The problem is that a lot of our leaders want these grand designs when all we need is a place for buses to drop folks off.


April 17th, 2012
3:25 pm

@Allen: The “answer” to what is better automotive technology? More efficient cars will not resolve the simple truth that you can more efficiently move more people from point A to point B, with less net capital infrastructure, using transit versus cars. It’s a lot easier to add extra capacity on a transit system (an extra car, tighter arrivals per station) versus adding an additional lane of traffic to an Interstate.

Plus, look at the 75-85 merged stretch; it has reached its physical capacity (and then some) during rush hour; how are we supposed to get more people to/from work?

While more of the city population is North versus South Atlanta, and the true ‘center’ is probably Sandy Springs/Buckhead, the area is already well-developed, with pretty high density, and with prohibitive land costs. And we haven’t talked about political opposition there.

Focusing on the West side, where there is low level density, has a relatively easy access into/out of the rest of the city core, and is just aching for further economic redevelopment… It just makes too much sense. Look at downtown Indianapolis, with the development around Lucas Oil stadium, and how the whole DT area is very walkable and accessible. That’s the model I guarantee you the private developers and the city is looking at


April 17th, 2012
3:20 pm

“After generations of hauling Americans from coast to coast, passenger trains disappeared for a reason: they were inefficient, expensive, and did not serve the needs of the public.”

The fact the big three auto makers colluded to kill public transportation in the 40s & 50s had a lot to do with it.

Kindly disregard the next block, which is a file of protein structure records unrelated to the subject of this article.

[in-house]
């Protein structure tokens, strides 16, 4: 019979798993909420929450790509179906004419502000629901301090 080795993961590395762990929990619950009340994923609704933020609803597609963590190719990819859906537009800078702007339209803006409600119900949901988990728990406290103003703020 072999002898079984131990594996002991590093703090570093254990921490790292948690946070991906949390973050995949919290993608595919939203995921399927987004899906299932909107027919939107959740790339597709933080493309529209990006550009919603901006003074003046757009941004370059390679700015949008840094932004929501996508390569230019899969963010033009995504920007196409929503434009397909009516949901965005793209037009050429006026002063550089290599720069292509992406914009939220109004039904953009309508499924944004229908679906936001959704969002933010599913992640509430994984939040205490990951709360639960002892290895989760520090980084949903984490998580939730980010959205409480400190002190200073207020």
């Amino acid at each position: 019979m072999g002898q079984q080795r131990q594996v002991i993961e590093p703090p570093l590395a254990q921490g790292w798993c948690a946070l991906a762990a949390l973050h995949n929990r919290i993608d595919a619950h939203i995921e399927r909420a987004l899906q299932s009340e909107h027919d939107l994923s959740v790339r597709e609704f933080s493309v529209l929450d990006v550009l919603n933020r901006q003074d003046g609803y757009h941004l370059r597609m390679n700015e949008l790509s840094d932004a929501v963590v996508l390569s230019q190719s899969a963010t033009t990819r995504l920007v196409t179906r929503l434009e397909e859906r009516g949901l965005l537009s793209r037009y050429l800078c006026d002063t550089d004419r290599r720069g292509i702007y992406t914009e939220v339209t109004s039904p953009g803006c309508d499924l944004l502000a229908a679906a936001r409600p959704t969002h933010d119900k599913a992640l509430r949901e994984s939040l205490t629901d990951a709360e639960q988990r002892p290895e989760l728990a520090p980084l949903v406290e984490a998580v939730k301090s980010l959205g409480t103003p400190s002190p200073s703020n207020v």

April 17th, 2012
3:11 pm

Still can’t get over the idea that 100-year-old rail technolgy is the answer to 21st century issues. Let’s throw in some stables as well, and make horses and buggies part of this magic new solution too.

Also, smarta, when you give up your car, what you give up in ’savings’ is more than offset by costs to the government. There is no free lunch. Those costs exist, it’s just a question of how they’re paid for – by the individual using them, or by the gorvernment.

Oh, and one more thing give up your car, and you also give up your freedom. You’re bound by a rigid, fixed transporation system that can literally track your every move.

Not me.Never.


April 17th, 2012
3:05 pm

yes sir, Smarta, I want the brain trust at Marta to control my every move.

The answer is better automotive technology, not massive federal boondoggles. We can make a clear air, 50-mpg car that runs on natural gas from the good ‘ol USA. It’s time we did it.

Your idea that 5Points/Downtown is central to the metro area is wrong. For example, even 10 years ago, there were double the number of jobs on the I-285 arc between I-75 and and I-85 on the Northside as they were downtown. And since then, the city has shifted even further North.

“Build it, and they will come…” isn’t great logic for spending untold billions of taxpayer dollars borrowed from China.


April 17th, 2012
2:57 pm

@ED: Multimodal at the airport doesn’t make sense. Five Points/Downtown is CENTRAL to the metro area. Voting no to TIA 2012 is not going to help us dig out of the mess we are in. it is not perfect, but it is placing us on the right path to do something about the traffic that chokes this city — and its business opportunities.

Everything you mentioned can be solved over time. It’s not supposed to be car friendly necessarily, and I don’t think it should be. It’s supposed to move people, not cars, so you have a wide variety of MARTA stations and park-and-ride lots to choose from, you don’t have to drive there.